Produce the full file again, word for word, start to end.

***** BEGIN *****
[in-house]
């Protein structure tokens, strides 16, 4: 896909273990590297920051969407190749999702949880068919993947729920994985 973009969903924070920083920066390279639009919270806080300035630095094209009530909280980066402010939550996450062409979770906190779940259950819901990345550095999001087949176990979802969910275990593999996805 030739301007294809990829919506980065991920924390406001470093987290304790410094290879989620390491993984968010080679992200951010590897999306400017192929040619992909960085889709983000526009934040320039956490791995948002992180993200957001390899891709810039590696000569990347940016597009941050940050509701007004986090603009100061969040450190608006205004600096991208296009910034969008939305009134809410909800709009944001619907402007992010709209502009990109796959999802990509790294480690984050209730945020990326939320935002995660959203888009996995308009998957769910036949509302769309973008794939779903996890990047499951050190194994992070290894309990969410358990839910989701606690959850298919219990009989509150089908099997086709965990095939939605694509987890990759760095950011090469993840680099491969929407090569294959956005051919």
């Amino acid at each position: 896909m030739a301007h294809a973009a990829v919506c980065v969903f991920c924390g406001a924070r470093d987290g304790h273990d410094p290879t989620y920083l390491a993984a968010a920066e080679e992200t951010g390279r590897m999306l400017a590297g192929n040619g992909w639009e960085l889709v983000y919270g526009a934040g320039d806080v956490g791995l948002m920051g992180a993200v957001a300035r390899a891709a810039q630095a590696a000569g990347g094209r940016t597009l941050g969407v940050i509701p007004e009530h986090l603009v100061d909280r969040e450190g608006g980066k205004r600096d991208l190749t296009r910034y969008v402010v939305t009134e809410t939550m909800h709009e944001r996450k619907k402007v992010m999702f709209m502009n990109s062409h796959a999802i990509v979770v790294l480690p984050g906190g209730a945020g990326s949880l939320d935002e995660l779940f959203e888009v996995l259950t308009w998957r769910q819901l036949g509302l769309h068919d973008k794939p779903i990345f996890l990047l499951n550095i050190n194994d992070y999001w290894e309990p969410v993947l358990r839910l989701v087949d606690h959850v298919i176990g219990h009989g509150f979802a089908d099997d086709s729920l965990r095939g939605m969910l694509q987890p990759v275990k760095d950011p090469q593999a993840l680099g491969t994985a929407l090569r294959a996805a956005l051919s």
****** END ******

[in-house]
């Protein structure tokens, strides 16, 4: 896909273990590297920051969407190749999702949880068919993947729920994985 973009969903924070920083920066390279639009919270806080300035630095094209009530909280980066402010939550996450062409979770906190779940259950819901990345550095999001087949176990979802969910275990593999996805 030739301007294809990829919506980065991920924390406001470093987290304790410094290879989620390491993984968010080679992200951010590897999306400017192929040619992909960085889709983000526009934040320039956490791995948002992180993200957001390899891709810039590696000569990347940016597009941050940050509701007004986090603009100061969040450190608006205004600096991208296009910034969008939305009134809410909800709009944001619907402007992010709209502009990109796959999802990509790294480690984050209730945020990326939320935002995660959203888009996995308009998957769910036949509302769309973008794939779903996890990047499951050190194994992070290894309990969410358990839910989701606690959850298919219990009989509150089908099997086709965990095939939605694509987890990759760095950011090469993840680099491969929407090569294959956005051919």
């Amino acid at each position: 896909m030739a301007h294809a973009a990829v919506c980065v969903f991920c924390g406001a924070r470093d987290g304790h273990d410094p290879t989620y920083l390491a993984a968010a920066e080679e992200t951010g390279r590897m999306l400017a590297g192929n040619g992909w639009e960085l889709v983000y919270g526009a934040g320039d806080v956490g791995l948002m920051g992180a993200v957001a300035r390899a891709a810039q630095a590696a000569g990347g094209r940016t597009l941050g969407v940050i509701p007004e009530h986090l603009v100061d909280r969040e450190g608006g980066k205004r600096d991208l190749t296009r910034y969008v402010v939305t009134e809410t939550m909800h709009e944001r996450k619907k402007v992010m999702f709209m502009n990109s062409h796959a999802i990509v979770v790294l480690p984050g906190g209730a945020g990326s949880l939320d935002e995660l779940f959203e888009v996995l259950t308009w998957r769910q819901l036949g509302l769309h068919d973008k794939p779903i990345f996890l990047l499951n550095i050190n194994d992070y999001w290894e309990p969410v993947l358990r839910l989701v087949d606690h959850v298919i176990g219990h009989g509150f979802a089908d099997d086709s729920l965990r095939g939605m969910l694509q987890p990759v275990k760095d950011p090469q593999a993840l680099g491969t994985a929407l090569r294959a996805a956005l051919s």